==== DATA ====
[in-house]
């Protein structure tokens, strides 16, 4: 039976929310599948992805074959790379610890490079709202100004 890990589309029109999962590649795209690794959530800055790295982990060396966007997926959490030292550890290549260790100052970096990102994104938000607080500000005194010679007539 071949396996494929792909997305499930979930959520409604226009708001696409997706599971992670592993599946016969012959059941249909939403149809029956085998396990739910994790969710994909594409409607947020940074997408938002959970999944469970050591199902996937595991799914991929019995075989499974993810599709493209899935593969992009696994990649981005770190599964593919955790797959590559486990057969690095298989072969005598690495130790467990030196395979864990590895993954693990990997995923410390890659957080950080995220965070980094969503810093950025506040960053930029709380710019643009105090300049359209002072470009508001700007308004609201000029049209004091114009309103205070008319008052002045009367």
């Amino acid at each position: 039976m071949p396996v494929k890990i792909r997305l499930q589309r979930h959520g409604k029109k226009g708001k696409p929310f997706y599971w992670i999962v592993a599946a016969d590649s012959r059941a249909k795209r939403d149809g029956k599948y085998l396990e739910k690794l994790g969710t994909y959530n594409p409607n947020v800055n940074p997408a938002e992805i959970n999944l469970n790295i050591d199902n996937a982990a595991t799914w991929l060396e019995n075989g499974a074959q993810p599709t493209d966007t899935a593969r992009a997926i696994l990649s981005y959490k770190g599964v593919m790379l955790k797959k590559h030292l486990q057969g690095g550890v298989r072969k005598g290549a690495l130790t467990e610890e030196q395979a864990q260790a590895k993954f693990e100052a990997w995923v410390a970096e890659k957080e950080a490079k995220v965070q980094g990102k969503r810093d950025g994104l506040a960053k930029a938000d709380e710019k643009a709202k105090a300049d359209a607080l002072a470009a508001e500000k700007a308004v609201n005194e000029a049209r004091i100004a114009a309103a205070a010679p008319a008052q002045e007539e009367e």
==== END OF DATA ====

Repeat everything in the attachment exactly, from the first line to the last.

[in-house]
């Protein structure tokens, strides 16, 4: 039976929310599948992805074959790379610890490079709202100004 890990589309029109999962590649795209690794959530800055790295982990060396966007997926959490030292550890290549260790100052970096990102994104938000607080500000005194010679007539 071949396996494929792909997305499930979930959520409604226009708001696409997706599971992670592993599946016969012959059941249909939403149809029956085998396990739910994790969710994909594409409607947020940074997408938002959970999944469970050591199902996937595991799914991929019995075989499974993810599709493209899935593969992009696994990649981005770190599964593919955790797959590559486990057969690095298989072969005598690495130790467990030196395979864990590895993954693990990997995923410390890659957080950080995220965070980094969503810093950025506040960053930029709380710019643009105090300049359209002072470009508001700007308004609201000029049209004091114009309103205070008319008052002045009367």
């Amino acid at each position: 039976m071949p396996v494929k890990i792909r997305l499930q589309r979930h959520g409604k029109k226009g708001k696409p929310f997706y599971w992670i999962v592993a599946a016969d590649s012959r059941a249909k795209r939403d149809g029956k599948y085998l396990e739910k690794l994790g969710t994909y959530n594409p409607n947020v800055n940074p997408a938002e992805i959970n999944l469970n790295i050591d199902n996937a982990a595991t799914w991929l060396e019995n075989g499974a074959q993810p599709t493209d966007t899935a593969r992009a997926i696994l990649s981005y959490k770190g599964v593919m790379l955790k797959k590559h030292l486990q057969g690095g550890v298989r072969k005598g290549a690495l130790t467990e610890e030196q395979a864990q260790a590895k993954f693990e100052a990997w995923v410390a970096e890659k957080e950080a490079k995220v965070q980094g990102k969503r810093d950025g994104l506040a960053k930029a938000d709380e710019k643009a709202k105090a300049d359209a607080l002072a470009a508001e500000k700007a308004v609201n005194e000029a049209r004091i100004a114009a309103a205070a010679p008319a008052q002045e007539e009367e």